Date Night and Duck Breast with Pomegranate-Chile Sauce

It is spring break for schools in the area. The girls abandoned us to brighter places with their respective other parents.  I can’t remember the last time I cooked for Jim. Just Jim. So…on an unusual weeknight dinner date at home, I decided to make

Caesar Salad, Duck Breast with Pomegranate sauce, Mushroom Risotto and Chocolate Creme Brulee.


Most of this I had never made before. It was a risk. But, if it turned out badly we could always just order pizza. There was no urgency or expectation. Perfect for cooking experiments for a forgiving and kind loved one.

What I learned:

The anchovy paste I used tasted bitter for the caesar salad dressing. Next time I’m sticking with the canned anchovies. I like those better.

The Duck Breast was perfectly cooked thanks to the Epicurious Roast Duck Breast with Pomegranate-chile Sauce  recipe. Dear Ms. Selma Brown you are an artist.

  1. Score the duck breast.
  2. Cook skin side down on a dry pan (it won’t stay dry for long).. 7 minutes.
  3. Flip cook other side for 1 minute.
  4. Bake in preheated oven at 400 degrees for 5 minutes.
  5. Let meat rest for 5 minutes. Slice and serve.

I adapted the sauce [now my new favorite!]

1/2 cup sugar and 1/3 cup water. Simmer until caramalized.

Add 2 cups pomegranate juice and 2 cups chicken broth.

I didn’t have dried California Chilies. I did have dried Carolina Reapers…I simmered one-half in the sauce for five minutes. It was HOT….even for me. I was afraid that I would injure Jim with this lovingly prepared lethal sauce.

Reduce until thick. About 25 minutes.

Add one and half teaspoon of Chipotle in adobo sauce and Balsamic vinegar each. This gives the sauce a surprisingly beautiful smoky warmth along with the fruity sweetness.

I strained it. I was left with this deep red, translucent sauce with a honey consistency and spicy hot strength. Amazing. I want to bottle it and share.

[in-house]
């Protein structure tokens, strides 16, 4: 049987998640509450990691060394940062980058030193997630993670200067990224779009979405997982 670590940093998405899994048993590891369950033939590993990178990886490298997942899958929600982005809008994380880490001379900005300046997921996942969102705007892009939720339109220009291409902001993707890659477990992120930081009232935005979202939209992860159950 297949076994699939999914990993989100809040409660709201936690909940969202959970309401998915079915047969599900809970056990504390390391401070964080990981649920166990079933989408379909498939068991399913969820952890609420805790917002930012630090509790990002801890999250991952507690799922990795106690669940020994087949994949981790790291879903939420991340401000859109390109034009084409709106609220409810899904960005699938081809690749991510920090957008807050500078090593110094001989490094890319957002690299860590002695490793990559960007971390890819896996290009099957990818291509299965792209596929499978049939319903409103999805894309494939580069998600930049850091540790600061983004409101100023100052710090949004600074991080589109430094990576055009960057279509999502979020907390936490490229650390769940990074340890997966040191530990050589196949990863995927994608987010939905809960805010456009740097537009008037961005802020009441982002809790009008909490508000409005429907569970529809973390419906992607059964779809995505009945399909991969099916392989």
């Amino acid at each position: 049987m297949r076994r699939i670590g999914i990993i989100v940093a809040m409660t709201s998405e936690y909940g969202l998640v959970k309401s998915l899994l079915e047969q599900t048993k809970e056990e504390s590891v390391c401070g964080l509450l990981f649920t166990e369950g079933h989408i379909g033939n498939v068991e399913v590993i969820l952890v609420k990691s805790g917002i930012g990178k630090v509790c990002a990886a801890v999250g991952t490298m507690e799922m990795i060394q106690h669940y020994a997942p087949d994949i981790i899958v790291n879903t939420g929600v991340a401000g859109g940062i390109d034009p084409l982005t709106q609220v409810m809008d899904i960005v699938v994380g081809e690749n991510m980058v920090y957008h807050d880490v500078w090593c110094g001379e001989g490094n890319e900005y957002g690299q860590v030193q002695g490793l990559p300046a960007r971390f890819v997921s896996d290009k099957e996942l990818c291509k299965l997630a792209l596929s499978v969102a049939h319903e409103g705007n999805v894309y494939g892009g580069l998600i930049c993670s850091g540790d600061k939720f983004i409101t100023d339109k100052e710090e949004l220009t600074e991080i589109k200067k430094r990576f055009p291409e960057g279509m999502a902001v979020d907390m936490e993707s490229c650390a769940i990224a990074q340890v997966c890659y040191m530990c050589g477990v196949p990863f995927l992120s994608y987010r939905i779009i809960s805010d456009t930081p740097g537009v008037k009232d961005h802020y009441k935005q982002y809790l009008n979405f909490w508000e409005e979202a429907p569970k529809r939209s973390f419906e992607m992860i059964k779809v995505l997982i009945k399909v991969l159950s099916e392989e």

It held when I drizzled the sauce on the plate but once I added honey in an effort to tame the angry heat…the sauce sort of dissolved. Maybe next time I’ll drizzle the honey on the duck breast itself and leave the red drizzle alone. Regardless, this was easily one of the best duck preparations I had. Complex flavors, crispy skin, tender meat. Each bite felt full. Next time maybe add some greenbeans to the plate.

The Mushroom Risotto was perfect company for the duck. Next time I need to remember to add more liquid before I serve. The rice had tightened up a bit and lost its creaminess. Basically, every cup of rice needs about 3-4 cups of water.

The Chocolate Creme Brulee was a grown-up cross between chocolate mousse and pudding. I adapted it from Michael Symon’s recipe. Didn’t use a tart shell. The salt in the salt and coffee in the recipe add a……hmmmmm…this is different but familiar taste.


Jim helped with the salad, slicing the duck and torching the creme brulee sugar.

We were both very happy with dinner.

Wishing you delicious dinners with your beloved,





Baklava – Testing Michael Symon’s Rose Water Recipe